Losing sleep- Armed Forces Journal
At the U.S. Army Ranger School, one of the military’s most renowned courses for combat arms and special operations forces, soldiers are trained and tested on individual and small-unit war-fighting skills in a high-stress environment. To pump up the pressure, the soldiers are deprived of much sleep during the 61 days of training. Many wash out. Of 89 infantry lieutenants who began Ranger School with me in the fall of 2001, only eight made it straight through to graduation.
But the Rangers who graduate have proved that they can overcome adversity and lead under pressure. Soldiers learn that their bodies can endure far more adversity than they previously thought possible, and that they can still fight effectively under high stress and after long deprivation of food and sleep. Ranger School makes other challenges pale in comparison; the training sets a high bar that is unlikely to be surpassed thereafter.
So why argue with apparent success? Recent neuroscientific findings show that the prolonged stress and sleep deprivation of Ranger training actually work against learning and, moreover, can degrade long-term mental and physical health. The same is true of other elite training programs — and of many troops who serve on lengthy combat deployments.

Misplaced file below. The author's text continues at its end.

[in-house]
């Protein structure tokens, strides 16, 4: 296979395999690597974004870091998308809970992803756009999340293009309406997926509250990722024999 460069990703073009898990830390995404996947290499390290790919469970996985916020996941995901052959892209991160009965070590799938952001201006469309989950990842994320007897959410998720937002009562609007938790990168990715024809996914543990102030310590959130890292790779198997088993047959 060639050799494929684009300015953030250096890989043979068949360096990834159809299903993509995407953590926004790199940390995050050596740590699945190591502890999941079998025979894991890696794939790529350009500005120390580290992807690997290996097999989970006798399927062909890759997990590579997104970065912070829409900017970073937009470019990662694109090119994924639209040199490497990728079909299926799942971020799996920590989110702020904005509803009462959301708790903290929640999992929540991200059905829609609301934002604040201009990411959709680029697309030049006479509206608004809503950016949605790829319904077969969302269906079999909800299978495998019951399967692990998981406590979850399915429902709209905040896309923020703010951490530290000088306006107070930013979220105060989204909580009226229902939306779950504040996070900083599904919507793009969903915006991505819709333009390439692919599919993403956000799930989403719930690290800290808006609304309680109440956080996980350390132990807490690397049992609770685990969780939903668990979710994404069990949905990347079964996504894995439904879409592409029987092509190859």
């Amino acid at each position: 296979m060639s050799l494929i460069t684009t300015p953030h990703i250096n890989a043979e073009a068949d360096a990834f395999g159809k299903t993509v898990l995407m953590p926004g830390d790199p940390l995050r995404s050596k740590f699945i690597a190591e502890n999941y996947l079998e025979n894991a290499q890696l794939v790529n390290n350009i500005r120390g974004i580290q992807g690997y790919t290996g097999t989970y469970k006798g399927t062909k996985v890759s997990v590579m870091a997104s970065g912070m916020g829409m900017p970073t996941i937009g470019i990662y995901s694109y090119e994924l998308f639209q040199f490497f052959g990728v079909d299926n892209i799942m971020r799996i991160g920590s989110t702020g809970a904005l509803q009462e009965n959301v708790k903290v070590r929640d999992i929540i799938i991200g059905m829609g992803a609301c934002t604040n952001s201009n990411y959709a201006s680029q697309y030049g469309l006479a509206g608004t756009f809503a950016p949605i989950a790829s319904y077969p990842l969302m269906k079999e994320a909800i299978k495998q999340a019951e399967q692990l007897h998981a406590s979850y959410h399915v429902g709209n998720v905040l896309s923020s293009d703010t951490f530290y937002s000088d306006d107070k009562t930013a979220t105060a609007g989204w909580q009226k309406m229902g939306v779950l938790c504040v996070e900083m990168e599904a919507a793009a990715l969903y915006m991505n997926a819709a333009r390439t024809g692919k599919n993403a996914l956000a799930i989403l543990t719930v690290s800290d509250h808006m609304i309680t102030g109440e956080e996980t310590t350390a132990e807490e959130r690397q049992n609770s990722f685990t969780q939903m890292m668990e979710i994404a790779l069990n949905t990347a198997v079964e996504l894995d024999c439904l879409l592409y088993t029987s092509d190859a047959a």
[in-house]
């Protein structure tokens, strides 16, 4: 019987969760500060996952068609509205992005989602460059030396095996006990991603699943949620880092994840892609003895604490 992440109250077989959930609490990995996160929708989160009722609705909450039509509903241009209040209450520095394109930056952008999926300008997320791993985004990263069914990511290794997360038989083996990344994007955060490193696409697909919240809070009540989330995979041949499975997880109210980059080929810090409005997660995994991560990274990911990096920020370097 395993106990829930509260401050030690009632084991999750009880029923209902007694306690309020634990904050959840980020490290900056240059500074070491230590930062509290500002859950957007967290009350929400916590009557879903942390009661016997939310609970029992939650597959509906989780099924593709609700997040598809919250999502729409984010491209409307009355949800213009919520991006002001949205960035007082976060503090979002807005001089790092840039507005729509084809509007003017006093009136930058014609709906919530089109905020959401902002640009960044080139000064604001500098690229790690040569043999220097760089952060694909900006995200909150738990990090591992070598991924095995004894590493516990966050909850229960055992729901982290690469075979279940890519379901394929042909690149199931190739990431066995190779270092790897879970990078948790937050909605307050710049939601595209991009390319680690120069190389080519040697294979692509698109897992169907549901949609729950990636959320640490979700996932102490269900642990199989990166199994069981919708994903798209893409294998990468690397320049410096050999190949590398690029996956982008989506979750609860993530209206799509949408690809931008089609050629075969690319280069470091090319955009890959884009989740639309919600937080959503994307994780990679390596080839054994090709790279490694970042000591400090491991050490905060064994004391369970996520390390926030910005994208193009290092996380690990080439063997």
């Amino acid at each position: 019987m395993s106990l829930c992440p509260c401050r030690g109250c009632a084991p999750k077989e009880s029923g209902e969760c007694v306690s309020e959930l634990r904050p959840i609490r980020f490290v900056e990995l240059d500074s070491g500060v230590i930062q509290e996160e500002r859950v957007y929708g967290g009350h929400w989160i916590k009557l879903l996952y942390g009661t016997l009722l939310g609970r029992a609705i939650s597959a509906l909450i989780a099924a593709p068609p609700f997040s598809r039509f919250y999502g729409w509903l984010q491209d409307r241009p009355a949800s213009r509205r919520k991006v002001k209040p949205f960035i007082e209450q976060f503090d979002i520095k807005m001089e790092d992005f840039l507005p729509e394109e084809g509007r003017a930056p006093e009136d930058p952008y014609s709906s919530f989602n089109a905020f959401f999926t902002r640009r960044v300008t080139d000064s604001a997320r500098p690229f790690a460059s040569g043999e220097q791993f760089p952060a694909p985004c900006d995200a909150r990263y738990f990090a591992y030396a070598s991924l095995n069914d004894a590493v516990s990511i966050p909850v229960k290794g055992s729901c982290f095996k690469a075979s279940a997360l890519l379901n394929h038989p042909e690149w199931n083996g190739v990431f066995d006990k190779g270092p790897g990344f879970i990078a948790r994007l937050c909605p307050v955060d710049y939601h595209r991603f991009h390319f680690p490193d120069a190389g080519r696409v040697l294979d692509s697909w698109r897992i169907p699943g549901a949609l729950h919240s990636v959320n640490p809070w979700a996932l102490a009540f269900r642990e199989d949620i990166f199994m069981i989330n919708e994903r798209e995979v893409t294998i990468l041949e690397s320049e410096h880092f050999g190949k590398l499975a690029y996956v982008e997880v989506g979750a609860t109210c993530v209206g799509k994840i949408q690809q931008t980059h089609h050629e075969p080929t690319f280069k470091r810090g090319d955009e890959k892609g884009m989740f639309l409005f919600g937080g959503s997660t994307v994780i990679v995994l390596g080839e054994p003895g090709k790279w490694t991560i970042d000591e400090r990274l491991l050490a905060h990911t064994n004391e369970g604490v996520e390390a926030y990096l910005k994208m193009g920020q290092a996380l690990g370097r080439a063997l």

Applying the new research can help the Army better train soldiers to handle combat stress, and that could lead to more efficient combat operations, less collateral damage and casualties, and fewer soldiers who experience post-traumatic stress disorder (PTSD).
NEUROSCIENCE OF STRESS
Stress is a natural and adaptive reaction that allows individuals to cope and respond to threats. Short bursts of stress during military training can be beneficial; they expose soldiers to specific combat situations they will face, teach them how to manage the stressor and foster the warrior ethos.
But evolution has geared the human stress response to last about 30 seconds, enough to facilitate fight or flight. Evolution has not adapted our brains or bodies to handle weeks or months of prolonged stress — the kind that can feature in the two-month Ranger School and yearlong combat tours.
In a stressful situation, the brain’s amygdala activates the body’s hypothalamic-pituitary-adrenal axis and the sympathetic nervous system, which produce the physiological and metabolic changes of the physiological stress response. The amygdala is itself regulated by two other parts of the brain. The hippocampus helps place the stress in context, while the prefrontal cortex, connected to executive function and working memory, helps abate fear.